Alternatives to peat moss
Compost is a cheaper than peat moss. It’s rich in nutrients which makes it great to use as a topdressing. The one down side of using compost is there is a chance that weed seeds are mixed in.
This compost spreader by Seymour (link to Amazon) works great for putting the stuff down.
Topsoil is the most common material for topdressing jobs. If you’re buying garden soil or topsoil, it’s probably going to have a lot of wood chunks in it which is something you don’t want. It’s better to go with a potting soil that is more finely screened.
Sand is often recommended when you’re trying to level out your lawn. It works well for this because it settles when it gets wet. When you water over sand it tends to seek its own level so it works great as as leveling agent in your yard. Sand works better than topsoil for leveling your lawn because it doesn’t break down like the organic material found in topsoil.
It’s important to note that its best not to use a 100% sand mix. Pretty much all professional companies will use a mix that at least has some organic matter and for good reason. You never want to just dump a load of sand on your lawn.
How to topdress with peat moss
Step 1: The first step would be to aerate your lawn. I’d recommend renting a mechanical aeration machine to do this. You’re going to be left with plugs on your lawn if you’re using a core aeration machine. Once these dry out, I’d recommend coming back and pick them up rather than leaving them on your lawn.
Step 2: Break up the compressed peat moss bale. This will allow it to spread on your lawn easier.
How much peat moss do you need per 1000 sq. feet?
I’d recommending getting 2-3 bales to cover 1000 square feet of grass. You want to try to cover a quarter of an inch of the lawn.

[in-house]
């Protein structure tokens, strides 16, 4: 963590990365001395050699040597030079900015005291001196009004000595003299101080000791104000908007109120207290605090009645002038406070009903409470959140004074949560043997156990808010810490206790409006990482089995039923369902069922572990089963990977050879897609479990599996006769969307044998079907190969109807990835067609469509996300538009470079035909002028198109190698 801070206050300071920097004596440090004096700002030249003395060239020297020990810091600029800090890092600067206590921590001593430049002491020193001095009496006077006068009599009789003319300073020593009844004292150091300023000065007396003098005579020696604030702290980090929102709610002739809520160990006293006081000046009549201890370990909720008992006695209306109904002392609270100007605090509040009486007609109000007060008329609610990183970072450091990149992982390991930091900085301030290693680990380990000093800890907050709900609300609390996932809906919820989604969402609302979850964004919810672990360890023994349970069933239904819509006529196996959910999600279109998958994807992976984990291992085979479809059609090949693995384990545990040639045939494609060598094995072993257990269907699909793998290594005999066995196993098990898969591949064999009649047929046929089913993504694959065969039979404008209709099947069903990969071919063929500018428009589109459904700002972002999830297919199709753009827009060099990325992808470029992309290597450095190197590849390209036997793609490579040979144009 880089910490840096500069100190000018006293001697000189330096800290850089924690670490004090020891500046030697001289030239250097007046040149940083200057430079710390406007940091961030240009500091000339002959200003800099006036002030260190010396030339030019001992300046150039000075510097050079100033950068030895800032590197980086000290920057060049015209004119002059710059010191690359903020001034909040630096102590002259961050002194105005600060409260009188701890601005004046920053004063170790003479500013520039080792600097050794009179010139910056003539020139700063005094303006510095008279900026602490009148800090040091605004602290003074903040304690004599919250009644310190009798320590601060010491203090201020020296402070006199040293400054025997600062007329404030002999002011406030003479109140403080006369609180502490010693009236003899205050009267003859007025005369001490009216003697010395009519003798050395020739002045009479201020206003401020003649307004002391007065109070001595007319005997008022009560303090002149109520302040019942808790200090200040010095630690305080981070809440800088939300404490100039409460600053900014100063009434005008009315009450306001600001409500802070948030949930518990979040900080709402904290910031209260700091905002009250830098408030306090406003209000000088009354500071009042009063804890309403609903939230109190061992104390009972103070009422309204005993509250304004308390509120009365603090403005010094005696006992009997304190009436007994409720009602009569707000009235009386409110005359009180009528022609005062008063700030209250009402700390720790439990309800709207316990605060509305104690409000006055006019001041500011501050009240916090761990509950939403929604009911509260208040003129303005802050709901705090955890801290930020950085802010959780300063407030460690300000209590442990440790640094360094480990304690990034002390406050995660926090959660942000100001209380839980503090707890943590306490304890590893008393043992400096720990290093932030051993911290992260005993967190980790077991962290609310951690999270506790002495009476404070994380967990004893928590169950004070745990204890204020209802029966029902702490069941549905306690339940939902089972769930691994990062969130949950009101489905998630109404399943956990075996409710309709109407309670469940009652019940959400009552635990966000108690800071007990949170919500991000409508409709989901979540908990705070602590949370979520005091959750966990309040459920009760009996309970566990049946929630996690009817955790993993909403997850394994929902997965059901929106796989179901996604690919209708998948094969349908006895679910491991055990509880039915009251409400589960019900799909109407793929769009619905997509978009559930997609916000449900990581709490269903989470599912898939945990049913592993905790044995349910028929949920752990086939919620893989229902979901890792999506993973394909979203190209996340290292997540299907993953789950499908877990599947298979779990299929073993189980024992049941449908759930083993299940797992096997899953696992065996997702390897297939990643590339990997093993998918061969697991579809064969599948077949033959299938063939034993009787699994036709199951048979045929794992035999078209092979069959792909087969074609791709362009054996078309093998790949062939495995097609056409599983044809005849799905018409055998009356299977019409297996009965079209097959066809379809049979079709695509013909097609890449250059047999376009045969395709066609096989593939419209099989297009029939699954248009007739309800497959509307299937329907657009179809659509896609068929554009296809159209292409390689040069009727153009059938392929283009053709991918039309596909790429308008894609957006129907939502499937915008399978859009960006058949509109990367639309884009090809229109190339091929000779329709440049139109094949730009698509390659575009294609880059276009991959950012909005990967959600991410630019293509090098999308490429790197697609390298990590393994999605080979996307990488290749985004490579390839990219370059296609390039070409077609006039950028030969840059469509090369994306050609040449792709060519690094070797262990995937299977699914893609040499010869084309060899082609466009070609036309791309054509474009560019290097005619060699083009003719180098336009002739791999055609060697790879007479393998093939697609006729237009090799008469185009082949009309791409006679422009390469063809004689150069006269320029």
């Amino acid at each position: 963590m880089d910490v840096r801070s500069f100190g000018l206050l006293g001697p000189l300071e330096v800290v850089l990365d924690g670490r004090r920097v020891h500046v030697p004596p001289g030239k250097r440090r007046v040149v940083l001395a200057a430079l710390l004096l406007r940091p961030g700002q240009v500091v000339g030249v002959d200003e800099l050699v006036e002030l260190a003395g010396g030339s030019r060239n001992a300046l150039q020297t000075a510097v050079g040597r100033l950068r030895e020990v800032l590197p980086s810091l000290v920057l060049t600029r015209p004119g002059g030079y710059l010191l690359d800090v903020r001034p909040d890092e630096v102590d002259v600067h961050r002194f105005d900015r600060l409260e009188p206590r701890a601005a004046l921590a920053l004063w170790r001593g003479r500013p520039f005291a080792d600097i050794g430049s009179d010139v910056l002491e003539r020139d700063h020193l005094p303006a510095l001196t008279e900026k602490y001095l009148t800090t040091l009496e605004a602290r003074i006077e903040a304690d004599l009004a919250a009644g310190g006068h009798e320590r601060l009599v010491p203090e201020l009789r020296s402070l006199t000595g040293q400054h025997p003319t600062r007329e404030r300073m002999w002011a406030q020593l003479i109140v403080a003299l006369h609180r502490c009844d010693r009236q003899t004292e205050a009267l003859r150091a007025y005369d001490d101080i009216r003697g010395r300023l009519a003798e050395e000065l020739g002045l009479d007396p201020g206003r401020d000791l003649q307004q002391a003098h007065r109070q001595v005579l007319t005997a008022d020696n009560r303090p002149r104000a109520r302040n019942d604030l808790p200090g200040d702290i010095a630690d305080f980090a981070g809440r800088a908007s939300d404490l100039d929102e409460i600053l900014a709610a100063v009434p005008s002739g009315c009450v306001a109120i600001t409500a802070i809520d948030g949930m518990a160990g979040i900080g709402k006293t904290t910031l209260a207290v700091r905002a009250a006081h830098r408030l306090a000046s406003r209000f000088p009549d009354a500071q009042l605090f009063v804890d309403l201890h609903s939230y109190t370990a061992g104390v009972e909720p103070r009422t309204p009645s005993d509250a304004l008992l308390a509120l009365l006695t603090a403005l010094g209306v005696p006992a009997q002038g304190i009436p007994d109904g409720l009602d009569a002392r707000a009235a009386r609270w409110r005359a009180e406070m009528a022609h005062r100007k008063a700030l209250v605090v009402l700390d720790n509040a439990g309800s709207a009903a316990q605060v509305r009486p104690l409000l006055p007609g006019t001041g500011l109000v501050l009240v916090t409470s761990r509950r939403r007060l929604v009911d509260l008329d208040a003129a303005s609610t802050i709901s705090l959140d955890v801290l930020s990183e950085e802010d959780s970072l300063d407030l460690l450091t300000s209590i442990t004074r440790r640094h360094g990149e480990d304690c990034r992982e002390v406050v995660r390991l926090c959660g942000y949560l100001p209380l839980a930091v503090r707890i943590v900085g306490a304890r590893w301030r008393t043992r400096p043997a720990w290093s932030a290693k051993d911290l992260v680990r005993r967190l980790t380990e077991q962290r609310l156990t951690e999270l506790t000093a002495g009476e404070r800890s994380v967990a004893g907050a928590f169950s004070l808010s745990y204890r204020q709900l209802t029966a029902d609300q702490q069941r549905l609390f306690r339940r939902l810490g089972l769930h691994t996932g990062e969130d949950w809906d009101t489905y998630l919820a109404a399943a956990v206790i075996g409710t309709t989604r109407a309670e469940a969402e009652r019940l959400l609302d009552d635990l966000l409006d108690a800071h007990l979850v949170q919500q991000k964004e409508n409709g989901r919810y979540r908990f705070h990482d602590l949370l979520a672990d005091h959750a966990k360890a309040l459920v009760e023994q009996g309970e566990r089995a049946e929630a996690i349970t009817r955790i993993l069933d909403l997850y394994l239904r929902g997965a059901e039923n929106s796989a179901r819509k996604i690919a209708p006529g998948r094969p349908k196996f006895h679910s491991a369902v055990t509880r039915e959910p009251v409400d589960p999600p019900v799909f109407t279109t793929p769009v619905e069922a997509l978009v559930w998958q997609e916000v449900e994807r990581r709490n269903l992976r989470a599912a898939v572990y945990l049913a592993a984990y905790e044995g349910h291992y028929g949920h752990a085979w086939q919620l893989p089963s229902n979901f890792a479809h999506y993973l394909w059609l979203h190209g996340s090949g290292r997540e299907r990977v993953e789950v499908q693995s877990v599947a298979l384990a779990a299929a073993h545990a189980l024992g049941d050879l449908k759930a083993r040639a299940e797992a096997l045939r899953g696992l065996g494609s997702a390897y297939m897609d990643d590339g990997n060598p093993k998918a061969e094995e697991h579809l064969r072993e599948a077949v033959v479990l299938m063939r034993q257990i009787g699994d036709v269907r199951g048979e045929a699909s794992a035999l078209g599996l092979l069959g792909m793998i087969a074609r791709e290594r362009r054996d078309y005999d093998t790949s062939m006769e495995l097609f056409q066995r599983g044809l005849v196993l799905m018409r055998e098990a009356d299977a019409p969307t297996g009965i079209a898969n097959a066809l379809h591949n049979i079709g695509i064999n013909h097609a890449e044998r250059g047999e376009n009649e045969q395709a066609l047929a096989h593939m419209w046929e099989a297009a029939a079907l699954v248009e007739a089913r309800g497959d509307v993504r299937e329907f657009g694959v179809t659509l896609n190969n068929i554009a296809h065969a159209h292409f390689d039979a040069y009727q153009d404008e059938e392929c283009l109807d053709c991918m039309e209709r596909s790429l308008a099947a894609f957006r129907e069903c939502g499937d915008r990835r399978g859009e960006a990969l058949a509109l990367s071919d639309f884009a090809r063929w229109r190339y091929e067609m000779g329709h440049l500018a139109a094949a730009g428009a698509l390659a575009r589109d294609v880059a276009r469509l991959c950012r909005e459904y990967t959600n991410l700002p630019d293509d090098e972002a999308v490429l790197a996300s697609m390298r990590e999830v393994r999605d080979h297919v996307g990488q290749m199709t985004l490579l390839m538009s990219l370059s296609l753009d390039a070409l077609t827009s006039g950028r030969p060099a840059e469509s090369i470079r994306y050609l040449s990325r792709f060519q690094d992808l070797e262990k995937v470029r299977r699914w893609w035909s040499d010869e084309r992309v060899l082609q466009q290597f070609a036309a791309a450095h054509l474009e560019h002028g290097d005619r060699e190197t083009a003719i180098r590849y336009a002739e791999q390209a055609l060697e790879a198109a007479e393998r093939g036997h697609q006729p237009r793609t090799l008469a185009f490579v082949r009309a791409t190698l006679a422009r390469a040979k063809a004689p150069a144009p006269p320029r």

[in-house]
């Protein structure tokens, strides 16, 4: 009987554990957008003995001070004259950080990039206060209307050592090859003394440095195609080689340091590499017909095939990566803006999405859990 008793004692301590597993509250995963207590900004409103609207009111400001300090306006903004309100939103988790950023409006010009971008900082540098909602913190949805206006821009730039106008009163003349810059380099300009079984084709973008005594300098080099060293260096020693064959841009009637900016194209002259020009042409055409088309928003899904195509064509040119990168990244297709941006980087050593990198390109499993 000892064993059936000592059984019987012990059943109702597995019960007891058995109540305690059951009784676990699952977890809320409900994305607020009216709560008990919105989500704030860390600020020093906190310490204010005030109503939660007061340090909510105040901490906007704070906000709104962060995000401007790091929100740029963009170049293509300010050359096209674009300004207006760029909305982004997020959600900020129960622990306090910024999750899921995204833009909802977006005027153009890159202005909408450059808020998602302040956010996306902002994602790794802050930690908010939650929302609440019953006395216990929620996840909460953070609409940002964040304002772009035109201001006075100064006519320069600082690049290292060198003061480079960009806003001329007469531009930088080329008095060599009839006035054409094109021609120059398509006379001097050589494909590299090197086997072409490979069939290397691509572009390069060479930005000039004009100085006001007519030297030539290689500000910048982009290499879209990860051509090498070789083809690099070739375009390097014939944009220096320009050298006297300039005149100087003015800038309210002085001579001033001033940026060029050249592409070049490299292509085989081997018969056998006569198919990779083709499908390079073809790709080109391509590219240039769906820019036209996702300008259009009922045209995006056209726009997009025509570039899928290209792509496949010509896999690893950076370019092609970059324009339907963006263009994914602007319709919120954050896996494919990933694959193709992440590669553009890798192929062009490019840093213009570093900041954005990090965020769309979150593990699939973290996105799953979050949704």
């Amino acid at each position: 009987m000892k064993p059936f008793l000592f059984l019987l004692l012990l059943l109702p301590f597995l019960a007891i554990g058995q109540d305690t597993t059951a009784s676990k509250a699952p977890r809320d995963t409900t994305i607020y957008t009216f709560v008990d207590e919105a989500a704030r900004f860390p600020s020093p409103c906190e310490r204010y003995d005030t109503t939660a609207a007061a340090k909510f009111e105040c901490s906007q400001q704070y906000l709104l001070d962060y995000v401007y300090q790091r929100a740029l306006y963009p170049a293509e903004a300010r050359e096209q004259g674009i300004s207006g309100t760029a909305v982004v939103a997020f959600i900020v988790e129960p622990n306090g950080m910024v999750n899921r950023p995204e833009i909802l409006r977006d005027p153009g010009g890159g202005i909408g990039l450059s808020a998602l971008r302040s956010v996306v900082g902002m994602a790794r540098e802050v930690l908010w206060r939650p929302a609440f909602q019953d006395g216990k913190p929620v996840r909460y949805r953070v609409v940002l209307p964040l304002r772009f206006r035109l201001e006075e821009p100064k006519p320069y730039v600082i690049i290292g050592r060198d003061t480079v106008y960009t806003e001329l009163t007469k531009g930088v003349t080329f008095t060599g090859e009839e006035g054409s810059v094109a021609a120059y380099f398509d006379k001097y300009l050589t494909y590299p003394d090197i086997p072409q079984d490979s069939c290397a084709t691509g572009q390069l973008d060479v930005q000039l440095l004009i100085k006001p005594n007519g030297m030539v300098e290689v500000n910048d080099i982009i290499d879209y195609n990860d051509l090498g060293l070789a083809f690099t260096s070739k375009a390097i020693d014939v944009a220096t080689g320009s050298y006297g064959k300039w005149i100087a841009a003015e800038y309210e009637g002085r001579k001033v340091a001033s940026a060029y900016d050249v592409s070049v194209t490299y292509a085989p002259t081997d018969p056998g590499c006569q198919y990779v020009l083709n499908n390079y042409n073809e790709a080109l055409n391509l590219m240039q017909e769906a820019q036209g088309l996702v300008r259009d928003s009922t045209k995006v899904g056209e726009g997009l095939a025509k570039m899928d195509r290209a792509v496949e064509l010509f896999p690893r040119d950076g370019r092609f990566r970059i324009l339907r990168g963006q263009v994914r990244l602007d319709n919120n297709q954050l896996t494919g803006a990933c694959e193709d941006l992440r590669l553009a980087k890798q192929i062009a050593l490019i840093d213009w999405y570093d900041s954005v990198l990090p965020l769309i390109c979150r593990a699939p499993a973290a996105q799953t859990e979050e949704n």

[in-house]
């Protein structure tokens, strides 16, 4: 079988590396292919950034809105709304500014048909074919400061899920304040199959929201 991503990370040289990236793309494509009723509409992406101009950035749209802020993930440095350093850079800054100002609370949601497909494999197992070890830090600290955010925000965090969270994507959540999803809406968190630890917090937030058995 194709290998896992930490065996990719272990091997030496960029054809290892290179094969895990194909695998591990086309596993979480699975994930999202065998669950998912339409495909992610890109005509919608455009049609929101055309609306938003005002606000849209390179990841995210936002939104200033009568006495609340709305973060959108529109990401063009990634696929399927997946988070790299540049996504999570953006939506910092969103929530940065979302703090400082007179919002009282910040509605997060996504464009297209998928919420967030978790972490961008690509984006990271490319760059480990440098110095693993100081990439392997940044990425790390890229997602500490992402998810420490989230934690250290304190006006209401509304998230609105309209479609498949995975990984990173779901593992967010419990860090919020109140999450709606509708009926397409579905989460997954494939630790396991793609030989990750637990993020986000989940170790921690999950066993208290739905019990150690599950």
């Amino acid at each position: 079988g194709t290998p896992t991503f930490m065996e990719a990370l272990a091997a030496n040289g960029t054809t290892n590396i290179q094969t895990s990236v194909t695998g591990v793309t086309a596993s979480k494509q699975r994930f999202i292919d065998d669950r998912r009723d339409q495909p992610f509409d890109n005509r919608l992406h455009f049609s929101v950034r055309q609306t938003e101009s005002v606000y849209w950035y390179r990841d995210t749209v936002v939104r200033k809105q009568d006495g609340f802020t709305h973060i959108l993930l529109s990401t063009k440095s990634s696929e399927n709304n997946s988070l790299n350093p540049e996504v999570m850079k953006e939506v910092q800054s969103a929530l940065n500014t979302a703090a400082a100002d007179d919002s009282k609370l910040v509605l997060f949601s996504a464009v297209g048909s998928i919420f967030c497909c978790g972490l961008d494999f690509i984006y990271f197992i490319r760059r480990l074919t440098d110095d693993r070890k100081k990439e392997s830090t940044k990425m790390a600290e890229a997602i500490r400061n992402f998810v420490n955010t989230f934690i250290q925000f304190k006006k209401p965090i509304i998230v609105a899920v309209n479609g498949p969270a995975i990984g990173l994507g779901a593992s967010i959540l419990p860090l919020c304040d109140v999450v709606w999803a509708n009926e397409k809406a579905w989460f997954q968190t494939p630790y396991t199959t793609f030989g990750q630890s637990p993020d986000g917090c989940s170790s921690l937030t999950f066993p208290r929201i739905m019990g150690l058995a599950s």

Step 3: Spread the contents of the bale around the area as evenly as you can. This spreader (link to Amazon) is great for spreading the peat moss. It can also be used to spread compost or any other fine ground topdressing material.
If you’re not using a spreader, you will need to rake the piles of peat moss to spread them out evenly over the lawn. I’d recommend using a level lawn tool for this (I like this one).
So…should you use peat moss as a topdressing?
I think peat moss works fine if you want to use it. It does have its advantages over other common materials that are used.
If my goal was to improve the soil quality i’d personally prefer to put something down that has more natural nutritional value. In this case i’d rather go with a high-quality compost mix.
Here are some of my favorite lawn care products
Thanks a lot for making it to the end of this post! I hope you found it useful. Here are some lawn care products that I use and that I think you’ll also find helpful. These are affiliate links, so if you do decide to use any of them, I’ll earn a commission.
In all honesty, these are some of the basic products that I use and recommend to everyone.
This Scotts Elite dual rotary spreader is not a professional grade model but it’s excellent for homeowners.
I really like the edge guard on it. It’s really easy to switch on and off so it’s great for going around my driveway and flower beds.
If you’re not looking to spend hundreds of dollars, I’d definitely recommend this model. It spreads out a wide path and is great quality for the cost.
This 4-Gallon sprayer is my absolute favorite. It sprays for a really long time. I’ve had this sprayer for quite a while and I’ve never had the battery run out.
The adjustable pressure switch is a really import feature to me.
You can order a lot of accessories for this model but I’ve never really found much of a need for it.
Hand aerators are great for small spots if you’ve got construction debris or a spot that constantly dries out.
You can also fill these holes with organic matter that will hold a bit more moisture.
This one by Yard Butler is an absolute bargain. It pulls nice long cores. I also use it for taking soil samples around the yard!